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Building large-scale applications for the internet of things at Bosch transcript

Good morning! Good morning. We're going to get started here. Thank you for joining us in the business track. We just heard a great presentation by Citibank about changing the way they do business with MongoDB-- Substantial reduction of time and energy. We're going to switch gears here to the Internet of Things. We heard it really great presentation that Michael Olson this morning about how the Internet of Things is really the data that we've been managing.

And we have the good fortune this morning to have Dirk Slama here from Bosch. He's been spending years in their business development software group focused on how the connection of the Internet of Things can change the way we do business. He's a renowned speaker. He's worked with governments and cities about this topic. Really excited and pleased to have him here with us today. Before I turn over to him, please, if you haven't already found where you do your surveys-- at the end it would be great if you could give us your feedback. Each and every time you do feedback in that survey, you get entered into a drawing for a SourcePro tablet from Microsoft.

OK. Thank you very much. If you could turn off the volume of your phones. We've had a lot of interruption in the last group. And Dirk, thank you so much for sharing your vision on IoT today.

There's an actual revolution going on. I saw it with my own eyes. I came in on Sunday, I haven't been in New York for a while, and actually every single bar, every single restaurant, was showing the game USA versus Portugal. OK. So, I mean they still refer to it as European soccer. I'm not sure if the Brazilian people are too happy about this but-- so things are changing. Actually, I think this is a series of many revolutions. To stick with the analogy, I don't know if you saw the first game of-- I think it was France, who actually was awarded a goal by some technology that was used for the first time. It is actually-- well, it's kind of like an Internet of Things example. I really like it.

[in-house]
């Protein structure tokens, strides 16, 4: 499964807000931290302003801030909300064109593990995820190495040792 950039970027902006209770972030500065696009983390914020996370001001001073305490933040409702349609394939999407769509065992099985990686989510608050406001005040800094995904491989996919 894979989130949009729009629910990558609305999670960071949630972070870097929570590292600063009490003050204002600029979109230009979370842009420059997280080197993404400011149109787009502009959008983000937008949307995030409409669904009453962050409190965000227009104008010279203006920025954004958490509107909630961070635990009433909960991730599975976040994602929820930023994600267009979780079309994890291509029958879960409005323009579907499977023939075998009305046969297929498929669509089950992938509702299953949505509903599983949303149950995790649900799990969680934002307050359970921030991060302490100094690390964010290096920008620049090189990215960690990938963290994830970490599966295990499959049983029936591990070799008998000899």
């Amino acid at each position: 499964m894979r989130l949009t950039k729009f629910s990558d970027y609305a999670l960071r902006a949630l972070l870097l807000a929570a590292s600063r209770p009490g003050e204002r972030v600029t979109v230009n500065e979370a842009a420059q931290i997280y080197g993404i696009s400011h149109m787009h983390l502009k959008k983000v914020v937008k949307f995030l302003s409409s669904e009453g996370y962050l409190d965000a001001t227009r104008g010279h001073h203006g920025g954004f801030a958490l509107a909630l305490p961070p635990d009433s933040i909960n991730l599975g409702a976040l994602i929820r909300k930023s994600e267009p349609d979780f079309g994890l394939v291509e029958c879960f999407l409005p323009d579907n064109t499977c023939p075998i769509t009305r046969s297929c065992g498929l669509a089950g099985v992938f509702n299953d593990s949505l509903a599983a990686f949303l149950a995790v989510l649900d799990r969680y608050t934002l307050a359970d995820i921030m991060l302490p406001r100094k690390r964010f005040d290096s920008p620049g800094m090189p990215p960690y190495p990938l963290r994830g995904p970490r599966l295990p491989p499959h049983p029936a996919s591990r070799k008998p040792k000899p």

So it's technology that is basically used to find out whether the ball has crossed the line behind the goal, OK? So to avoid the Wimberley type of situation. There are multiple technologies out there. There are camera based technologies. There are also technologies out there where the chip is actually embedded into the ball, and then the magnetic field is used to find out actually whether the ball is in the goal or not. So, this might actually not be the biggest technical revolution. But in the soccer world, this was a huge cultural revolution. So the referee on the field, he gets a message on his watch and he can basically find out whether this was a goal or not. I think, actually, I'm from Germany, so there was a big discussion whether this type of technology should be introduced into the German soccer league on or not, and actually it was decided not to do this. So, like with every good revolution, this is going step by step.

There are a lot of people talking about the IoT revolution at the moment. So there's no lack of big numbers. So we did some research on our own. We predict that there will be about 14 billion devices out there by 2020. There's numbers from Cisco, from Gartner, there are people talking about 1.9 trillion, in terms of economic value add created by the IoT to the global economy. And at the moment, I think it's a little bit like self-fulfilling prophesy. So everybody's looking at these big numbers, at these big opportunities. Everybody's investing and a lot of things are happening.

Maybe another interesting number is actually a rather small number. So there was a statement from Gartner saying that by the year 2020, the costs of actually connecting, even the cheapest processor, will be below $1. And I think this is actually a really amazing number. If you think about this, that really means that we will have the business case to connect almost everything-- every device, and basically make a part of the internet.

And I think on the way to actually see this happening, we will actually see a number of revolutions. One of these revolutions is going to happen, I believe, in the telecommunications space. So if I look at the current global telecommunication networks, the average revenue per user for a tel co is about $200. The average projected revenue per device per year is estimated, at the moment, at $4-- that's about 2%.

Of course, we're talking much larger numbers. But the question is, will the current structures put in place by the carriers, from network management to billing, et cetera, be able to keep up with this? Or will we see completely new players entering this field. There are a lot of start up companies at the moment, like the [INAUDIBLE], et cetera, addressing the space. So I think this is going to be really interesting to see in the future-- how the creation of this infrastructure for the IoT is happening.